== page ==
• Follow people who follow you. Unless they keep tweeting about waiting in line for coffee, or don't tweet at all.
  • Check out who your favorite Twitterers are also following—it's another great way to find interesting feeds.
  • Network by retweeting updates you like (giving credit to the source) and by commenting on updates by others.
  • Attending a conference...or wish you could? Many conferences use hashtags (#) to develop a conversation through Twitter's live search function. (If hashtags aren't showing up as clickable links, make sure you're following username "hashtag.")
  • Monitor the buzz on your organization, industry and favorite subjects by saving relevant terms (including those with hashtags) to visit again.

Friday, September 11, 2009

It's that time of year again...

It's law school caring and sharing season! That wonderful time of year when all of the law schools tell all of the other law schools how wonderful they are. The smell of freshly printed publications, the gifts of faculty appointment postcards from across the country, the anticipation of what exciting announcements might come from your peer institutions...

Many of the deans and professors at my institution forward this assorted marketing collateral to my desk, and over the years I have gathered quite the collection. Most of the publications are quite reserved (as is expected when marketing one's academic prestige to an audience of professional academics), but there is always one or two unusual tactics that strive to distinguish themselves in the volume of mail.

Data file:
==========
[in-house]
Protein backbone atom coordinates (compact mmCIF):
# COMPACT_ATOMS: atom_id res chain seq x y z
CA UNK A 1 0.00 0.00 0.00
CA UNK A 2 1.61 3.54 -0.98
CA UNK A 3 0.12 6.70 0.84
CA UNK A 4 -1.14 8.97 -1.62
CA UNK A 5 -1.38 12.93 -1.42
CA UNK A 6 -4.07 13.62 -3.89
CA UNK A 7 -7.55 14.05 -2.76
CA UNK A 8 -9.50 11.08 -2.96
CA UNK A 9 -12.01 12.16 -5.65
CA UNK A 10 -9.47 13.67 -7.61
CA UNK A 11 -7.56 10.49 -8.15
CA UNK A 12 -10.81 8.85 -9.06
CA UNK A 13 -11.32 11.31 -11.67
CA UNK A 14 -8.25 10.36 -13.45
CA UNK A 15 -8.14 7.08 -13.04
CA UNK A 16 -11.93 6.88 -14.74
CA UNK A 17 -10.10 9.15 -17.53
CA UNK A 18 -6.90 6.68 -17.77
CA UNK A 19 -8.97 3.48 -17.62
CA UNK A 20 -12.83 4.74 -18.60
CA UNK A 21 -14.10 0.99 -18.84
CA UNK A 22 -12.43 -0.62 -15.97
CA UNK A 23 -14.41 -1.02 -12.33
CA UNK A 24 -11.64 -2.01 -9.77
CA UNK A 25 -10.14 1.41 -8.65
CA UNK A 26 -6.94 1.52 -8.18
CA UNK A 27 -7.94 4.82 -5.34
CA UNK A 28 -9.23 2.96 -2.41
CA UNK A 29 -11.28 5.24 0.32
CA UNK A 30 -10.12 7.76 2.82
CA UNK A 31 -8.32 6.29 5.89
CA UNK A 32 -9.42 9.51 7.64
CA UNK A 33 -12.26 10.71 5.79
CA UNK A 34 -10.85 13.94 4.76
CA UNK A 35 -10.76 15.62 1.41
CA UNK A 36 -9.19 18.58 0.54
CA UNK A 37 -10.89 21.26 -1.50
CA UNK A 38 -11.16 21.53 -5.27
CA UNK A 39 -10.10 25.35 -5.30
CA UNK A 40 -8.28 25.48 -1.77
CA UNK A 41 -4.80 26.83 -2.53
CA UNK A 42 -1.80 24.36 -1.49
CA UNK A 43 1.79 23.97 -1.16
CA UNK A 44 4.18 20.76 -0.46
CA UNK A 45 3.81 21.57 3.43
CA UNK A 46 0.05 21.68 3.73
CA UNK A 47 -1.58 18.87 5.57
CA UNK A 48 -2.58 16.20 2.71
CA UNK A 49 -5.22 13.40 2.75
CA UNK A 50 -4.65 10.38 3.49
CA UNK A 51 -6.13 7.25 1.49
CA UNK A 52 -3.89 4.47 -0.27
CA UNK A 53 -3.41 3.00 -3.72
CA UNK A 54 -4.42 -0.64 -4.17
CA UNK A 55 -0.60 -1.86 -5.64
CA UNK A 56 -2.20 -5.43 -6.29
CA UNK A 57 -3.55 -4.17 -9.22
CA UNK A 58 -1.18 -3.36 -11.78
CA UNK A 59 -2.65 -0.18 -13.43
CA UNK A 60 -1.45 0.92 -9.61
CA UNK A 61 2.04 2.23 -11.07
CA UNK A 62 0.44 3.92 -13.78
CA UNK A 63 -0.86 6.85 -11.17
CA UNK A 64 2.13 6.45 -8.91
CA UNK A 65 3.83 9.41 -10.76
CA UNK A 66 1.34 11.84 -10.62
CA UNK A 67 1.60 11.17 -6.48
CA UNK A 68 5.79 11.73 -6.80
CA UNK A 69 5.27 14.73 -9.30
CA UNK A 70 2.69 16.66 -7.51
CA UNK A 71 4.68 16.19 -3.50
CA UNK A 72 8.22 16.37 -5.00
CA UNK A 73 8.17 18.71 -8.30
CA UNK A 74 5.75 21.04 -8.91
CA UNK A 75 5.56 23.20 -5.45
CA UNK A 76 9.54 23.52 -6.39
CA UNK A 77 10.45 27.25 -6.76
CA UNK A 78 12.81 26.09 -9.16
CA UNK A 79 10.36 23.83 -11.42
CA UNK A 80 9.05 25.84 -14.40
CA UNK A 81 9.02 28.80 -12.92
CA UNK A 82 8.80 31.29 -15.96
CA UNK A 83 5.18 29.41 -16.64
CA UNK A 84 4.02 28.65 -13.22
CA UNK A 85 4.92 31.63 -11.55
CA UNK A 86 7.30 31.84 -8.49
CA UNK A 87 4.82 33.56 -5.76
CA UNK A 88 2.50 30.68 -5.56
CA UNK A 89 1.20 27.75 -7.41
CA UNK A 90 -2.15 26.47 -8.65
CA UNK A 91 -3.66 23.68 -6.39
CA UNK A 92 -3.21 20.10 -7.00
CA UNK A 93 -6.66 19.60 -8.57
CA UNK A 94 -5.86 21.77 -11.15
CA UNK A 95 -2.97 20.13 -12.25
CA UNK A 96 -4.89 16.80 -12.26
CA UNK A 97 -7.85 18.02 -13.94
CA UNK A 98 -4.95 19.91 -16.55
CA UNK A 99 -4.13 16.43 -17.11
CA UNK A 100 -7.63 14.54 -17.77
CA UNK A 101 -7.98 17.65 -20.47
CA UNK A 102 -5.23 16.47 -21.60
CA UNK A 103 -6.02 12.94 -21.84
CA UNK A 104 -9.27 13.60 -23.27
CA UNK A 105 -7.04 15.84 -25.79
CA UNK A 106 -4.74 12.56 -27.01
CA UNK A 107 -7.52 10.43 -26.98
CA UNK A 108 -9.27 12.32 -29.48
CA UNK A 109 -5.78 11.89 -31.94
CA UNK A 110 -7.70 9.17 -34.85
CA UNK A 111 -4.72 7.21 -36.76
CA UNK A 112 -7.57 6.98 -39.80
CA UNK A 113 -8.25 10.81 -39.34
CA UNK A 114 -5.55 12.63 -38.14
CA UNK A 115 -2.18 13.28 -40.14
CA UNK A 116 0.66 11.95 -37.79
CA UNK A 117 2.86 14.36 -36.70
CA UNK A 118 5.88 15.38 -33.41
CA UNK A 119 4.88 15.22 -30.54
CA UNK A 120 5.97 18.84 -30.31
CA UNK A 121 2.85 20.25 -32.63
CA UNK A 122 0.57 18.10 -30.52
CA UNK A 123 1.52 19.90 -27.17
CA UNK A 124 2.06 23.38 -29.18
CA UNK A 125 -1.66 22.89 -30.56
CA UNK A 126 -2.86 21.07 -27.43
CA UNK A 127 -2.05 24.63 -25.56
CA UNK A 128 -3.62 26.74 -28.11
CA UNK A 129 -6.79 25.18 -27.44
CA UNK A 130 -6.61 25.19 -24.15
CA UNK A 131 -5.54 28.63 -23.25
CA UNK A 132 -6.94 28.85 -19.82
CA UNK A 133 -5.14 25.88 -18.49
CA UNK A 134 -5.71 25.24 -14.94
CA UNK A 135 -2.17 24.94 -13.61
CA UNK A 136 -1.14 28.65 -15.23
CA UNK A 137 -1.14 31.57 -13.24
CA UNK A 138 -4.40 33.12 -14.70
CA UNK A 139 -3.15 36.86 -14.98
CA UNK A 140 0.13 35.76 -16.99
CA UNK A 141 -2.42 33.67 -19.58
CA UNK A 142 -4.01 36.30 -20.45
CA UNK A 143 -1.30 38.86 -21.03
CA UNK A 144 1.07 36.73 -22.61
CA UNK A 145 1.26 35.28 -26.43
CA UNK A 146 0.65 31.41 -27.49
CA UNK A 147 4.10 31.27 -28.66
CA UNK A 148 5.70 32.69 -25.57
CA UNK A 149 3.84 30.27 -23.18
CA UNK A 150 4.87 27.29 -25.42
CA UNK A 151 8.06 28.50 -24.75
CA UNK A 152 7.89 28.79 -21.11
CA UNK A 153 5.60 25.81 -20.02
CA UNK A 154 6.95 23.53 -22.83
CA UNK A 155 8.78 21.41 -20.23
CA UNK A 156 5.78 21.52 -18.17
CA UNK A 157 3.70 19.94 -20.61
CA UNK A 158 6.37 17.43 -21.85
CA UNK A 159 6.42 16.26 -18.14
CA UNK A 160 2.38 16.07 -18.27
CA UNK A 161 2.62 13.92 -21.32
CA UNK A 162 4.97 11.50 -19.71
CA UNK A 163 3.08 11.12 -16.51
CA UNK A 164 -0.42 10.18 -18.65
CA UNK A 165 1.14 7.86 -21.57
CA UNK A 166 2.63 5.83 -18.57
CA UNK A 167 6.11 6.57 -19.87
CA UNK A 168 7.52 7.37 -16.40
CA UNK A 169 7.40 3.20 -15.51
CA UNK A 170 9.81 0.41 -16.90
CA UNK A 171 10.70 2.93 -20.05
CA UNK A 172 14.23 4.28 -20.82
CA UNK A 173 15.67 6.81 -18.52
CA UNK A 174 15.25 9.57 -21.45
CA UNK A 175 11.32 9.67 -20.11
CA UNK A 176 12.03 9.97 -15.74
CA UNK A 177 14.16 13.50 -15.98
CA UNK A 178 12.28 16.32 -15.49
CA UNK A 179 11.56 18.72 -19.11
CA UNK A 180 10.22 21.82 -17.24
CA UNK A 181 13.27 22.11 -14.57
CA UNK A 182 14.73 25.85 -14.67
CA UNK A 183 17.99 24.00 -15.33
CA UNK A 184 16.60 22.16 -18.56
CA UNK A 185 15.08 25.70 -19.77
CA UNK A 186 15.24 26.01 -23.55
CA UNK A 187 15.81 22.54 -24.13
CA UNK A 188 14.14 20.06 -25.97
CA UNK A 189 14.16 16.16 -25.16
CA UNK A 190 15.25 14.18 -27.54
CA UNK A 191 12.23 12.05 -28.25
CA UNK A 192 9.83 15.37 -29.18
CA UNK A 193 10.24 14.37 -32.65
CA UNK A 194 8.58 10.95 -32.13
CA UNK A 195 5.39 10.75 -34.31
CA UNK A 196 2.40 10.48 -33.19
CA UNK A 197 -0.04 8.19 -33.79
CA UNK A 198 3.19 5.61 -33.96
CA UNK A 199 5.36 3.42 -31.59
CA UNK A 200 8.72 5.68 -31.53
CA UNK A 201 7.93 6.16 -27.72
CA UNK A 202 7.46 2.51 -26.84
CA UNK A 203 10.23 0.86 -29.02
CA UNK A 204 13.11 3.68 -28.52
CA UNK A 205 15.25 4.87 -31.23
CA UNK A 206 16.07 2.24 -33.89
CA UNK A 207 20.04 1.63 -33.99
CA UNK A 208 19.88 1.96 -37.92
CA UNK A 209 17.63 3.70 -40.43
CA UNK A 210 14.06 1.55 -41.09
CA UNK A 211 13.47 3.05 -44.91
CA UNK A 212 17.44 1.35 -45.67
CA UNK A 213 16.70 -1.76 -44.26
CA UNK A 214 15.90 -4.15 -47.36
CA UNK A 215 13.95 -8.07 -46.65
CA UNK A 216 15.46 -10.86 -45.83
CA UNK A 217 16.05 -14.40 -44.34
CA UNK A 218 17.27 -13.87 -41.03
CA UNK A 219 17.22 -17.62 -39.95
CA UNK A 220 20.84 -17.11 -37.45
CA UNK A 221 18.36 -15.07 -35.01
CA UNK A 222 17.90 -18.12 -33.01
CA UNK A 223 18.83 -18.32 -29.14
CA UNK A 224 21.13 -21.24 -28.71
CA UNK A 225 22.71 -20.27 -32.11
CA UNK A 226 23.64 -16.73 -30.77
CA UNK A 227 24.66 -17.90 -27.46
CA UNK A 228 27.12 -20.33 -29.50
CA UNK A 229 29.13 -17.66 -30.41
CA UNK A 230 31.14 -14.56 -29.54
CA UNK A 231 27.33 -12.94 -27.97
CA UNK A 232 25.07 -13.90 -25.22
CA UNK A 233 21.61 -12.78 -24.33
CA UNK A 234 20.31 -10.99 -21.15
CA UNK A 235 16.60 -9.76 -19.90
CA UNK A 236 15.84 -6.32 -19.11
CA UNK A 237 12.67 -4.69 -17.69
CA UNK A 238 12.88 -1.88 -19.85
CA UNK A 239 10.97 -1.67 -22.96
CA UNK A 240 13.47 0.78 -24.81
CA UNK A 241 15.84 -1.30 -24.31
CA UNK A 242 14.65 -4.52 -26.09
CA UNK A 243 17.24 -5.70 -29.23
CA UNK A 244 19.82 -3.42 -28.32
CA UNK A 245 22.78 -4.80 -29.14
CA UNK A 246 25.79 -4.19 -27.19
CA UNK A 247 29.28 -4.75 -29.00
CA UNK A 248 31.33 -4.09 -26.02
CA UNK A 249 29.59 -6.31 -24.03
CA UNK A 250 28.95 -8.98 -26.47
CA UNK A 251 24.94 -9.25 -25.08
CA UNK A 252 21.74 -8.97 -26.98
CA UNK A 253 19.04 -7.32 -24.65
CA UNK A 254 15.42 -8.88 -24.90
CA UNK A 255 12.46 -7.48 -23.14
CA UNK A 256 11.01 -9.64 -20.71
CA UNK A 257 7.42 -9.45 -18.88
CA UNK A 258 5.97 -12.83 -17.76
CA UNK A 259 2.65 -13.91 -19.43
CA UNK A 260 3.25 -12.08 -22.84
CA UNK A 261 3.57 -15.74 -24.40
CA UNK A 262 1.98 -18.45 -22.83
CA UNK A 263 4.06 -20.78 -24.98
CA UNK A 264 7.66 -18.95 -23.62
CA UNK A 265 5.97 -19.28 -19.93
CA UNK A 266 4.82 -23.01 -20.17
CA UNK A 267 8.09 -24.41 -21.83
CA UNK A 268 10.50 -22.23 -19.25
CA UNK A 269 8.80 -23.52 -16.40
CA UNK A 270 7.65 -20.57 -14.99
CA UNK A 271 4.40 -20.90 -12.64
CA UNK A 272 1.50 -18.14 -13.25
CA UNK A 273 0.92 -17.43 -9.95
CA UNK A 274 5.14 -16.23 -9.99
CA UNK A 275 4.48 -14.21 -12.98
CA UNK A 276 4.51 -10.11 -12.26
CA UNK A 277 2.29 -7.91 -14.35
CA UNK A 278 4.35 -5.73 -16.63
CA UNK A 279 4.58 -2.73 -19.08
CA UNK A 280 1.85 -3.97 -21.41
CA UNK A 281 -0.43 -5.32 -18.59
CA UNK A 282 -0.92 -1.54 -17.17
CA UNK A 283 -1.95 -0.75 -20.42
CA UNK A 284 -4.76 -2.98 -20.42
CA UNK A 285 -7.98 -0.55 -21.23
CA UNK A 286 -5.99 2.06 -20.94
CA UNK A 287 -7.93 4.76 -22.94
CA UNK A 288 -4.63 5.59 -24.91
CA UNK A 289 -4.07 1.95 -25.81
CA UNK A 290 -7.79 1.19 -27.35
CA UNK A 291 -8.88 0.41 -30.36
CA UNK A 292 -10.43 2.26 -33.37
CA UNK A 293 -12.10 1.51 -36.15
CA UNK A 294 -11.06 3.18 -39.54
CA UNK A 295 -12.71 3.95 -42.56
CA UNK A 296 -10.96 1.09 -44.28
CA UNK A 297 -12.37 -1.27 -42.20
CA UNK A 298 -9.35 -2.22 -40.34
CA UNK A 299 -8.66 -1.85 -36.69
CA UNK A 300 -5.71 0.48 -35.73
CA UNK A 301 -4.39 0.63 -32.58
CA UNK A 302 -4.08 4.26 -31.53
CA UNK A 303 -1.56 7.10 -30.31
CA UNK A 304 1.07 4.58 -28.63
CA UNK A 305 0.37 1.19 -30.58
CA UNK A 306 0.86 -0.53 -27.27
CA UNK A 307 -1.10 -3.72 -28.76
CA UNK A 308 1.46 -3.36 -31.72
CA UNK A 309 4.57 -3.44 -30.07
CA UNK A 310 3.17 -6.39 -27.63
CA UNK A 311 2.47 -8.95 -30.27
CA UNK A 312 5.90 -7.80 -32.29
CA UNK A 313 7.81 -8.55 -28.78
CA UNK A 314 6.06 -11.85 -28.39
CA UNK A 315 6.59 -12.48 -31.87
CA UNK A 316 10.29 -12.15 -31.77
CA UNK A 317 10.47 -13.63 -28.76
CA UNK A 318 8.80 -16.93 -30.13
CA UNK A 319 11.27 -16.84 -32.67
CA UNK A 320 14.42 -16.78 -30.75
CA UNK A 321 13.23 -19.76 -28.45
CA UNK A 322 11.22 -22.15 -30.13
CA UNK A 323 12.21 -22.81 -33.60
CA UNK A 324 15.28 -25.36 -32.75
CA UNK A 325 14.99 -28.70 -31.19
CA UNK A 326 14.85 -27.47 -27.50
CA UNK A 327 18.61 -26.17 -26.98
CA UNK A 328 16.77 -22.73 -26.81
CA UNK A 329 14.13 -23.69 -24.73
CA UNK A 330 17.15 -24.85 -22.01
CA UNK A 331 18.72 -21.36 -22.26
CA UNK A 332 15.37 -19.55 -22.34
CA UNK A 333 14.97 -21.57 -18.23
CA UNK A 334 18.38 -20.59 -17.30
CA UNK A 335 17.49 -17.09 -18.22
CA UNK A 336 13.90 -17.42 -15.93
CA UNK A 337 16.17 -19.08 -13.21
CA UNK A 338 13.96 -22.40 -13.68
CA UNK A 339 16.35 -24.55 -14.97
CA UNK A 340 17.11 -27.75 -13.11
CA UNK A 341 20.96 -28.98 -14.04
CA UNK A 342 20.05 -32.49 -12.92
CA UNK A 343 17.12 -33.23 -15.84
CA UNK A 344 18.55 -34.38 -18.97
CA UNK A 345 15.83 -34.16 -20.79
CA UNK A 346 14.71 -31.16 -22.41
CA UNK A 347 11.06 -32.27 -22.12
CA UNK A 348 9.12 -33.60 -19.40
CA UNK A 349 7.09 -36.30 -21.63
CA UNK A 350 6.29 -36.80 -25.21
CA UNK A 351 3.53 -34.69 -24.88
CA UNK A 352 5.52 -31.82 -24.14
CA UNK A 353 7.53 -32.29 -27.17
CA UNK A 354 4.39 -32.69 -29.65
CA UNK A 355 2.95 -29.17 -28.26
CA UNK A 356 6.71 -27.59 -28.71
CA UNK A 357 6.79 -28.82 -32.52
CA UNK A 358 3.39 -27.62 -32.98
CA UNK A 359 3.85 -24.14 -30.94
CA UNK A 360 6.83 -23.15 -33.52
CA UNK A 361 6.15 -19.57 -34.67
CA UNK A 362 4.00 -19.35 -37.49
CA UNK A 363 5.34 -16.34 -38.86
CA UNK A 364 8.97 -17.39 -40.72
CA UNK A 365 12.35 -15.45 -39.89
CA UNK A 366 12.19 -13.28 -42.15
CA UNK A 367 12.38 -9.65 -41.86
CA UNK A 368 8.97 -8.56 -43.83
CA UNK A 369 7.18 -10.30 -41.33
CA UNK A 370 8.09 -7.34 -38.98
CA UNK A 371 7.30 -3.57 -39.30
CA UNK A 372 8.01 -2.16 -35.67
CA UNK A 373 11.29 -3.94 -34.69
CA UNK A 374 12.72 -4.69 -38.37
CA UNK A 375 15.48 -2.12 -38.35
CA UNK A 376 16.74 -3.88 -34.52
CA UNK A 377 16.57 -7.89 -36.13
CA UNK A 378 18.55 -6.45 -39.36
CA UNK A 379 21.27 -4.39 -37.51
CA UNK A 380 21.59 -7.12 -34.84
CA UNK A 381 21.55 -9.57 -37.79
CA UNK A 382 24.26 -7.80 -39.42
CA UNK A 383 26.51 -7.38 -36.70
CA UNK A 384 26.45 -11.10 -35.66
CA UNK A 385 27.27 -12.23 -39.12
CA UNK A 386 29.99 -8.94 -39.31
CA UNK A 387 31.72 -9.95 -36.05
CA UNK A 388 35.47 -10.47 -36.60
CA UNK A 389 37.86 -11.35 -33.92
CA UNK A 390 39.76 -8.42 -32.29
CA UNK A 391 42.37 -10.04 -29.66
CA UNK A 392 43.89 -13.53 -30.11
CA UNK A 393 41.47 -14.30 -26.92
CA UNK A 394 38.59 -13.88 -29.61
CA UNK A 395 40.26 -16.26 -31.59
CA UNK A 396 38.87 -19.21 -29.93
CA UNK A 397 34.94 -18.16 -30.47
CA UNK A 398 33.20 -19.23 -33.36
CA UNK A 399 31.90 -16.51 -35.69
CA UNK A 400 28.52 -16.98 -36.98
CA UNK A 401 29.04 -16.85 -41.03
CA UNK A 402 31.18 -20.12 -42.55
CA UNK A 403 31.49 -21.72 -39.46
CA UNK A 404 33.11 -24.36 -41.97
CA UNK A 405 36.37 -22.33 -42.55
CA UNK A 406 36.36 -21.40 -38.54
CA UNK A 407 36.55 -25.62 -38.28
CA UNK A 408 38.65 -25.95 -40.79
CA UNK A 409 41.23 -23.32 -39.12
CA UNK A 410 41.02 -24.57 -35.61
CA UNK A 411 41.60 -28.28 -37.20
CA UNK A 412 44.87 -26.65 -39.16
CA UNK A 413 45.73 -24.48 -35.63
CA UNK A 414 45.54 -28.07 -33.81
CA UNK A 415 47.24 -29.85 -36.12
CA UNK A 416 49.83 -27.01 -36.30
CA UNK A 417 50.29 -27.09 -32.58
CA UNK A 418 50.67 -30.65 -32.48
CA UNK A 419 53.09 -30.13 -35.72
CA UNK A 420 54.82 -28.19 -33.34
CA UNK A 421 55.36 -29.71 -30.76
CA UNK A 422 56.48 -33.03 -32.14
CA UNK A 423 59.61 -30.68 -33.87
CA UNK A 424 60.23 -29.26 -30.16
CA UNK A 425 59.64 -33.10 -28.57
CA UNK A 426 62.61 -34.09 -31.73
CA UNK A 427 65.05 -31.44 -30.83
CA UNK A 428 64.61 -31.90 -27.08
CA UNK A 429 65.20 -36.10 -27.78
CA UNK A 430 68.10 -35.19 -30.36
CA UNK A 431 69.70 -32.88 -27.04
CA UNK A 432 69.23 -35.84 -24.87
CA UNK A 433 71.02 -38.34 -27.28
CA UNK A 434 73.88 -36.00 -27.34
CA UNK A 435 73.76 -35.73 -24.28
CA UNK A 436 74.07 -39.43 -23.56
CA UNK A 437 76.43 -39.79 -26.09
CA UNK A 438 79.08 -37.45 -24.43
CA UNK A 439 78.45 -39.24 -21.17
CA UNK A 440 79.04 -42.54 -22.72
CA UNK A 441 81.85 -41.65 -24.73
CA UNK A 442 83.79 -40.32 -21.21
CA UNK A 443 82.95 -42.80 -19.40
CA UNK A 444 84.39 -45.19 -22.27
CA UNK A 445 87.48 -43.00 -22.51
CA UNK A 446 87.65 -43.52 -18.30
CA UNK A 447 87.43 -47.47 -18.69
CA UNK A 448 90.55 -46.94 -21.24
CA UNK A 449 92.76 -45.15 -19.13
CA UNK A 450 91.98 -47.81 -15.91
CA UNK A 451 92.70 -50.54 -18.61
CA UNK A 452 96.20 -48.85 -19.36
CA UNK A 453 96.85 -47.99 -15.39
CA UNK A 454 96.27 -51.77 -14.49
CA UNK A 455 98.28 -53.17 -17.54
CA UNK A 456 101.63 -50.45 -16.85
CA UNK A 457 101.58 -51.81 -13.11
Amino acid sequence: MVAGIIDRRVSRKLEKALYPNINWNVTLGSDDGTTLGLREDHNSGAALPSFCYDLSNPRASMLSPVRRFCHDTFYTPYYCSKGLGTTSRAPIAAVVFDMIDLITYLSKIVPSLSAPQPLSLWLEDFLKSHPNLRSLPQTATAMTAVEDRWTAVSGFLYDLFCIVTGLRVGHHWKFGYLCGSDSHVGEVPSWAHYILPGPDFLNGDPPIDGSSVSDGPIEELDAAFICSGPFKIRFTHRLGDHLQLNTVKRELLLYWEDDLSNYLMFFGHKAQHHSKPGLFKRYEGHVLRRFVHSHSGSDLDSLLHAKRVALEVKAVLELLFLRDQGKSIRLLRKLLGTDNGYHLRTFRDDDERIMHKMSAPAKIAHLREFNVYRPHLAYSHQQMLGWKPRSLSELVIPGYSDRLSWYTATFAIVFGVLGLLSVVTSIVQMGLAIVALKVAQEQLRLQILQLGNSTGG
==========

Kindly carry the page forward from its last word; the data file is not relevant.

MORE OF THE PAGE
From a design perspective, my favorite mailpiece of all time came last year:

This clever piece featured a hospital gown on the cover. Recipients were invited to untie the lace in the center to "peek" at what was inside: a list of health law lectures and programs. A bit risky considering the audience, but if the goal was to stand out from the pack, they succeeded. (However if their goal was to break into the Health Law category rankings in U.S. News, it didn't work.)

Monday, September 7, 2009

Low-cost creative productivity tool #1: Google Docs

Problem: Collaborative editing and file access.
Solution: Google Docs
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Tired of tracking versions of Word files when working with multiple editors? Hate transferring Office files via jump drive or e-mail so you can access them from another computer? Then it's time to discover cloud computing via Google Docs. Requiring only a free Google account and a working internet browser, users can save and share a variety of file types: word processing, spreadsheets, presentations and forms that can be exported into Office (.doc, .xls, .ppt), PDF, RTF, HTML and other formats. Files can be shared with other Google account holders, and version tracking makes this an ideal environment for collaboration. I have also found it to be any extremely handy place to keep my contacts...especially in the rare occasion that work servers are down.